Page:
Legislators across Australia push to introduce industrial manslaughter

In what has been an eventful month in State and Territory parliaments, Victoria, Western Australia and the Northern Territory have each taken further steps to establish a criminal offence for industrial manslaughter und5 Decemer their respective work health and safety laws (WHS laws).

The amendments follow the independent review of Australia’s WHS laws by Safe Work Australia earlier this year, which resulted in a number of recommendations including that industrial manslaughter be a legislated offence in each jurisdiction (see our update earlier this year).

The current state of the WHS laws across Australia regarding industrial manslaughter is as follows:


Last Tuesday, Victoria passed the Workplace Safety Legislation Amendment (Workplace Manslaughter and Other Matters) Bill 2019 (Vic), which will introduce the broadest and most severe industrial manslaughter offence in Australia (with fines of up to $16.5 million for companies and imprisonment of up to 20 years for individuals). Following commencement, “employers” in Victoria may be charged with the offence of industrial manslaughter as a result of the death of an “other person” to whom they owe a duty of care. (Note: the scope of the offence in Victoria is broader than Queensland as the offence in Queensland is limited to circumstances where there is a death of a “worker”).

The new laws will commence on a day to be proclaimed or 1 July 2020 at the latest.

Northern Territory

The Northern Territory passed the Work Health and Safety (National Uniform Legislation) Amendment Bill 2019 (NT) last Wednesday which will introduce industrial manslaughter as a criminal offence, with fines of up to $10 million for companies and life imprisonment (no less than 20 years) for individuals. Like Victoria, the offence of industrial manslaughter extends to circumstances where there is a death of any “individual” to whom a person conducting a business or undertaking owes a duty of care, rather than just workers.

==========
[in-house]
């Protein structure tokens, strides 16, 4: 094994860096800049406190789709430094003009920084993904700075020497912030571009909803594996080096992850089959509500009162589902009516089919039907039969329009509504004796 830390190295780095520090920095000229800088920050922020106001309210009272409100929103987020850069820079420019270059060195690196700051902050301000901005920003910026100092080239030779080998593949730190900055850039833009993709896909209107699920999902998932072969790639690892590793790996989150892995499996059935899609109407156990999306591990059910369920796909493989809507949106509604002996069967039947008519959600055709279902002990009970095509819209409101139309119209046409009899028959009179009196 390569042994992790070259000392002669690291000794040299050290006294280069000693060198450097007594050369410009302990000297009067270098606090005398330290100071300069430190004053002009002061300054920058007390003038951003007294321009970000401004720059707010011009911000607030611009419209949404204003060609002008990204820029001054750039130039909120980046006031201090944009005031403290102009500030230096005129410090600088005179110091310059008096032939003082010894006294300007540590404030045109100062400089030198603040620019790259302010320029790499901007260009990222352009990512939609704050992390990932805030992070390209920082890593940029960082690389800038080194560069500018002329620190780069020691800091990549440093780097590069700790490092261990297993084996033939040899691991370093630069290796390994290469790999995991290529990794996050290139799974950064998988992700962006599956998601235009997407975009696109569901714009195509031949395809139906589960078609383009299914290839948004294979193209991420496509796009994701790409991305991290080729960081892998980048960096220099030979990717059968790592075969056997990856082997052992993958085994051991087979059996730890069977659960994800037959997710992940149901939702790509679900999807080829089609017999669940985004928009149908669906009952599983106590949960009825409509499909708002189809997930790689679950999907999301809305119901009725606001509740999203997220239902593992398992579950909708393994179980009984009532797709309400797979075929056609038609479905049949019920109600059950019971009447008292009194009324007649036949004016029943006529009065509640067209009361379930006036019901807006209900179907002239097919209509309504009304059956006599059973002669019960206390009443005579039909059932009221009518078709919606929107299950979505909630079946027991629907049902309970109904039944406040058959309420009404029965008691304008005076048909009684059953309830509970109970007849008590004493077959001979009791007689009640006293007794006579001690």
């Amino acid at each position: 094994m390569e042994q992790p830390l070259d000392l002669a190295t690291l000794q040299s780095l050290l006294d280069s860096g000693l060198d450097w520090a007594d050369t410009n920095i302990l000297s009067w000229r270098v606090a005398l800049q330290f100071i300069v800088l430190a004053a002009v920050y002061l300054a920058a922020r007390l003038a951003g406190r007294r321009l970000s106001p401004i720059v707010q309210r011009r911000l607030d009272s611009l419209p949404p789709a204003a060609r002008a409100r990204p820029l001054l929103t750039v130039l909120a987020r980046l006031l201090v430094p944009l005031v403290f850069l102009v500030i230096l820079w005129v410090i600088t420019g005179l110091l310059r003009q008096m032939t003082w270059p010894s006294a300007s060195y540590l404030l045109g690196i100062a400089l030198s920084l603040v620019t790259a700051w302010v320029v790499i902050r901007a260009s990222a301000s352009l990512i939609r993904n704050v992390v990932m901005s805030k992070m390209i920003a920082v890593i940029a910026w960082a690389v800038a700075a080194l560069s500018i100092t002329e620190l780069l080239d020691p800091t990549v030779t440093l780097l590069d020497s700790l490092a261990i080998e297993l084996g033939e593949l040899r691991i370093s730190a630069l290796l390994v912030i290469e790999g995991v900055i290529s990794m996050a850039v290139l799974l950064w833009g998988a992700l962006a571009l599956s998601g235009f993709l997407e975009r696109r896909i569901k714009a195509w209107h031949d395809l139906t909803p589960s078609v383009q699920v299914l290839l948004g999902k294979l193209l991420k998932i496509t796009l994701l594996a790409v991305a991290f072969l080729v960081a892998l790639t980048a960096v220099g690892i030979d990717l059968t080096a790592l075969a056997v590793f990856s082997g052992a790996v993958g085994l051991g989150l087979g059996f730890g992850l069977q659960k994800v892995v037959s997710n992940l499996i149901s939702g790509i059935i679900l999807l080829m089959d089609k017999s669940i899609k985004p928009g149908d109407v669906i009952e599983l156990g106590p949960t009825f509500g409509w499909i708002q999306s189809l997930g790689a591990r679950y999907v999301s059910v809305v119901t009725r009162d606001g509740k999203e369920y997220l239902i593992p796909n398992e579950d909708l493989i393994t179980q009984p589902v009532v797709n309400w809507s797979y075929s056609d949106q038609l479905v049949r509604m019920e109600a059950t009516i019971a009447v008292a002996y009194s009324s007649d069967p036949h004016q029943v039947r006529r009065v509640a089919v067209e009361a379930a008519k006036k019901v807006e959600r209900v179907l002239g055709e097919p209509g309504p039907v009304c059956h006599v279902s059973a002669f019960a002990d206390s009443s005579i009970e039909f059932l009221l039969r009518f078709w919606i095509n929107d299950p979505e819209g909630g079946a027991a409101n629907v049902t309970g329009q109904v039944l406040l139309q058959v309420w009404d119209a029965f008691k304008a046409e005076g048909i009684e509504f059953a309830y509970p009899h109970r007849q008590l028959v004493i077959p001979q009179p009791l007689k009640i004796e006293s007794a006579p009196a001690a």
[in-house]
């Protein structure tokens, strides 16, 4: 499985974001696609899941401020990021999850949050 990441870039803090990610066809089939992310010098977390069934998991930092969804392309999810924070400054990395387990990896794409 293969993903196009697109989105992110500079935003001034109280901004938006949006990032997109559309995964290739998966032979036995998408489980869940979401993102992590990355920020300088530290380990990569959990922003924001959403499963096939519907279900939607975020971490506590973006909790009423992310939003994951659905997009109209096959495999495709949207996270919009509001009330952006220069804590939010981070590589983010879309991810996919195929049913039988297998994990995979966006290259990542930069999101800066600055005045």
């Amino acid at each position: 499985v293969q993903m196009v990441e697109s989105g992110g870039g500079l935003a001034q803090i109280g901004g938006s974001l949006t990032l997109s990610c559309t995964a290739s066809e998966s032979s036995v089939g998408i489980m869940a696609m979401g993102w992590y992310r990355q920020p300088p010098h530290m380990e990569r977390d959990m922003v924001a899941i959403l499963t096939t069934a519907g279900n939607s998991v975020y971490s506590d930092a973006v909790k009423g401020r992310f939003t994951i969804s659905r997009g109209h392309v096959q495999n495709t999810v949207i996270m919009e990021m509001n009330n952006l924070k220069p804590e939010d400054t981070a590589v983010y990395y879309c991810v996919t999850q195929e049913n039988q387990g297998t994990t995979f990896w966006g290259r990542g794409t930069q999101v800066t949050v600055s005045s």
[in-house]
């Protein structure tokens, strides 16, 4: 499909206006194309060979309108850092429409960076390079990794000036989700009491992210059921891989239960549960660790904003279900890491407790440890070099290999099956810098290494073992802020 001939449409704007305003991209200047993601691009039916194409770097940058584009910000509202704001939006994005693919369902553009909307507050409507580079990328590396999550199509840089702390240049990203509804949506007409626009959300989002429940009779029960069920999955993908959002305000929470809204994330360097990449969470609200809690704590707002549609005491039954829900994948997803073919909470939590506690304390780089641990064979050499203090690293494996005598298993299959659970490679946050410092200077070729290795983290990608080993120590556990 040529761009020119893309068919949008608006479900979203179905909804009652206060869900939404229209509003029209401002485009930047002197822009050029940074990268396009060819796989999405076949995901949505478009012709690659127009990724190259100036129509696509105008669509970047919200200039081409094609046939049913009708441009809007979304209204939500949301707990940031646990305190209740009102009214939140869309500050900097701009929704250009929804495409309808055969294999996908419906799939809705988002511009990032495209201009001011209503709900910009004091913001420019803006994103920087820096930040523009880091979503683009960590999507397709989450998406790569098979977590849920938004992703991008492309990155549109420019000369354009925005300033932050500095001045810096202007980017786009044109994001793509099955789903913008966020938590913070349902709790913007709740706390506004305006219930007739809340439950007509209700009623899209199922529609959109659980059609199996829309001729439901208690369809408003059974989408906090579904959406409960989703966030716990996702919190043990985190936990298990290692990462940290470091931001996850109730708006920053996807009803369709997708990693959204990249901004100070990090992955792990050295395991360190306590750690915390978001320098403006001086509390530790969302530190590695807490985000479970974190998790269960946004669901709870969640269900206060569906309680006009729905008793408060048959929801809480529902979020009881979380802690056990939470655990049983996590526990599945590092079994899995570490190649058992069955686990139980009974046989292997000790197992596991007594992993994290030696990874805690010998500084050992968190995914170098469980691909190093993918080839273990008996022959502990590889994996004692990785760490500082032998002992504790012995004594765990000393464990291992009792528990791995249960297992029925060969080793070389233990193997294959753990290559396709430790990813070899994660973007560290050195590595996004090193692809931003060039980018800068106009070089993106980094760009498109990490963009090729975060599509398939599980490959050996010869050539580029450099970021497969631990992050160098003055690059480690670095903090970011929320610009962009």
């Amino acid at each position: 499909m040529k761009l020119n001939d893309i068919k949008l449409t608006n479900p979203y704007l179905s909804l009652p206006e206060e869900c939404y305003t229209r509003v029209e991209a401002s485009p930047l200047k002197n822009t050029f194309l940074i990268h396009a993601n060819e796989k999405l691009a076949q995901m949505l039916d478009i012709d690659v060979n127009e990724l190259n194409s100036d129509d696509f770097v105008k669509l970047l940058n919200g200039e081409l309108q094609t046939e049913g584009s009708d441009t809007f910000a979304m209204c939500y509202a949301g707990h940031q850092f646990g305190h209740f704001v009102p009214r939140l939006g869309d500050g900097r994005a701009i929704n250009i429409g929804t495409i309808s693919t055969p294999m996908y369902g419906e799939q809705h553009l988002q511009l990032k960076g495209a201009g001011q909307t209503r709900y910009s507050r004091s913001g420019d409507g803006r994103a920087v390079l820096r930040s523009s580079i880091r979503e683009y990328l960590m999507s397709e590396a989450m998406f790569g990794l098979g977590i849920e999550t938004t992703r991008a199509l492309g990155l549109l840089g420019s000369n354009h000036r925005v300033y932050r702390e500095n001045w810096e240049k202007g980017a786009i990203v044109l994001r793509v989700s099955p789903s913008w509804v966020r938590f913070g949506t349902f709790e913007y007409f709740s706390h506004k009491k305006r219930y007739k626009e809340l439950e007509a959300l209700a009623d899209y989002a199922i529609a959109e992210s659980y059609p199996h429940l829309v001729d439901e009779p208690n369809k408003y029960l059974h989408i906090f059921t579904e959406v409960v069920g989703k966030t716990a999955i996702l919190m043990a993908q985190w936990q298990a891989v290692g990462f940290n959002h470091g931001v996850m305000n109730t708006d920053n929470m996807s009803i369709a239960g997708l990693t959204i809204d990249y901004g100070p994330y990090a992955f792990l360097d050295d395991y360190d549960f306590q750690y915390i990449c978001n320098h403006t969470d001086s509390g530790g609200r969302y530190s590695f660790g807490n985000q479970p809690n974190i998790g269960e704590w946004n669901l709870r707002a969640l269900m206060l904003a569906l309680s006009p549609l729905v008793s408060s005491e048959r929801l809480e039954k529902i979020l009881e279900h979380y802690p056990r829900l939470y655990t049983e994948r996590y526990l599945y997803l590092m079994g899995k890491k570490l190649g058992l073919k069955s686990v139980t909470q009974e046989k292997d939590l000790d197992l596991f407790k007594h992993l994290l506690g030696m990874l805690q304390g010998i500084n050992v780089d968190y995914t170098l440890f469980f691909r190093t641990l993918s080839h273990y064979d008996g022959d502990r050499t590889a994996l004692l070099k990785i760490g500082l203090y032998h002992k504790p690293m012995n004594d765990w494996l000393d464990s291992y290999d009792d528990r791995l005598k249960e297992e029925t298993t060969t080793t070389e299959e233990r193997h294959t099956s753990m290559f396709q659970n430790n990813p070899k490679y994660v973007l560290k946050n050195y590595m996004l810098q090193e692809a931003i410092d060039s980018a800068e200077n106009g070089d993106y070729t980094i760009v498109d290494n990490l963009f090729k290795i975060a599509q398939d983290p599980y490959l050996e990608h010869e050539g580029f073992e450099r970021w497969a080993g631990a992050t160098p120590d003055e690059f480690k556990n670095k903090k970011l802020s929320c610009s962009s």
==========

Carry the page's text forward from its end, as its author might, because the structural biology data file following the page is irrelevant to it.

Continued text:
The new laws will commence on a date to be proclaimed.

Western Australia

Last Wednesday, the Western Australian government introduced into parliament the Work Health and Safety Bill 2019 (WA) which included an offence for industrial manslaughter. If passed, the offence will carry fines of up to $10 million for companies and up to 20 years’ imprisonment for individuals.

New South Wales

Whilst the NSW Government remains firm in its stance that it will not be introducing the offence of industrial manslaughter, the Work Health and Safety Amendment (Review) Bill 2019 (NSW) (which was introduced into parliament on 12 November 2019) proposed to include a note in NSW’s WHS laws which expressly clarifies that, in certain circumstances, workplace deaths may be prosecuted as manslaughter under the Crimes Act 1900 (NSW).

Other States

Queensland and the Australian Capital Territory currently have industrial manslaughter offences in place (for Queensland, see our previous update).

Last week, in the wake of another tragic workplace fatality, Queensland Minister Lynham announced that laws will be introduced next year extending the offence of industrial manslaughter to mine and quarry workplaces.

There are no current or planned industrial manslaughter laws in South Australia and Tasmania.


As the WHS laws across Australia differ between each jurisdiction, particularly in relation to the potential offences, we recommend that all companies, officers and employees carefully review and understand their duties according to the applicable WHS law.

If you require further advice on your work health and safety duties, please do not hesitate to contact CDI Lawyers.

This publication does not deal with every important topic or change in law and is not intended to be relied upon as a substitute for legal or other advice that may be relevant to the reader’s specific circumstances. If you have found this publication of interest and would like to know more or wish to obtain legal advice relevant to your circumstances please contact one of the named individuals listed. 

Key contacts:

Jay Hatten – Senior Associate
Christopher Rowden – Principal


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